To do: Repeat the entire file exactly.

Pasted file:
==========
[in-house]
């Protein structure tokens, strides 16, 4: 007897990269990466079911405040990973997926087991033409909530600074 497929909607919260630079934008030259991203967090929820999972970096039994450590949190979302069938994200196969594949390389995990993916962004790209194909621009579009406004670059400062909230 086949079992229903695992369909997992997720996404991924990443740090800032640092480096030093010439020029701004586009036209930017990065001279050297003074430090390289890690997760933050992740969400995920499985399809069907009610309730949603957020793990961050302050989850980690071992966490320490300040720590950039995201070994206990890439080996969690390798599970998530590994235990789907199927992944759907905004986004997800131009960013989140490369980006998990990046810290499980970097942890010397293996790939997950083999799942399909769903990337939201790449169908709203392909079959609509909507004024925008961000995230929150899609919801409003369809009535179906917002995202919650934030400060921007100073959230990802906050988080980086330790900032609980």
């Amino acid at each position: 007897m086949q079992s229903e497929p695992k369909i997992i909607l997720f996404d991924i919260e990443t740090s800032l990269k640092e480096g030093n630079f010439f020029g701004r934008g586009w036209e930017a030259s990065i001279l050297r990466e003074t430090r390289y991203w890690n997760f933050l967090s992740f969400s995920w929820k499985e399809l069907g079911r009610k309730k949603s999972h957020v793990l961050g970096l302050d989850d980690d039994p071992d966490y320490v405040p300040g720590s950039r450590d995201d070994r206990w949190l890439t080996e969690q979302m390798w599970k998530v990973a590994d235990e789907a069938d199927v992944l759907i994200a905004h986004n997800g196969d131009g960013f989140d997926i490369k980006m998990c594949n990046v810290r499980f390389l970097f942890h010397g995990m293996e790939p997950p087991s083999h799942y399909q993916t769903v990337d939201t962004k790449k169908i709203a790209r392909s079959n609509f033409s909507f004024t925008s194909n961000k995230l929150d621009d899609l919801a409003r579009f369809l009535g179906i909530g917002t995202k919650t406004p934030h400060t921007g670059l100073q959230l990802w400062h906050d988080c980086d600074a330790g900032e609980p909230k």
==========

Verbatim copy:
[in-house]
């Protein structure tokens, strides 16, 4: 007897990269990466079911405040990973997926087991033409909530600074 497929909607919260630079934008030259991203967090929820999972970096039994450590949190979302069938994200196969594949390389995990993916962004790209194909621009579009406004670059400062909230 086949079992229903695992369909997992997720996404991924990443740090800032640092480096030093010439020029701004586009036209930017990065001279050297003074430090390289890690997760933050992740969400995920499985399809069907009610309730949603957020793990961050302050989850980690071992966490320490300040720590950039995201070994206990890439080996969690390798599970998530590994235990789907199927992944759907905004986004997800131009960013989140490369980006998990990046810290499980970097942890010397293996790939997950083999799942399909769903990337939201790449169908709203392909079959609509909507004024925008961000995230929150899609919801409003369809009535179906917002995202919650934030400060921007100073959230990802906050988080980086330790900032609980």
């Amino acid at each position: 007897m086949q079992s229903e497929p695992k369909i997992i909607l997720f996404d991924i919260e990443t740090s800032l990269k640092e480096g030093n630079f010439f020029g701004r934008g586009w036209e930017a030259s990065i001279l050297r990466e003074t430090r390289y991203w890690n997760f933050l967090s992740f969400s995920w929820k499985e399809l069907g079911r009610k309730k949603s999972h957020v793990l961050g970096l302050d989850d980690d039994p071992d966490y320490v405040p300040g720590s950039r450590d995201d070994r206990w949190l890439t080996e969690q979302m390798w599970k998530v990973a590994d235990e789907a069938d199927v992944l759907i994200a905004h986004n997800g196969d131009g960013f989140d997926i490369k980006m998990c594949n990046v810290r499980f390389l970097f942890h010397g995990m293996e790939p997950p087991s083999h799942y399909q993916t769903v990337d939201t962004k790449k169908i709203a790209r392909s079959n609509f033409s909507f004024t925008s194909n961000k995230l929150d621009d899609l919801a409003r579009f369809l009535g179906i909530g917002t995202k919650t406004p934030h400060t921007g670059l100073q959230l990802w400062h906050d988080c980086d600074a330790g900032e609980p909230k």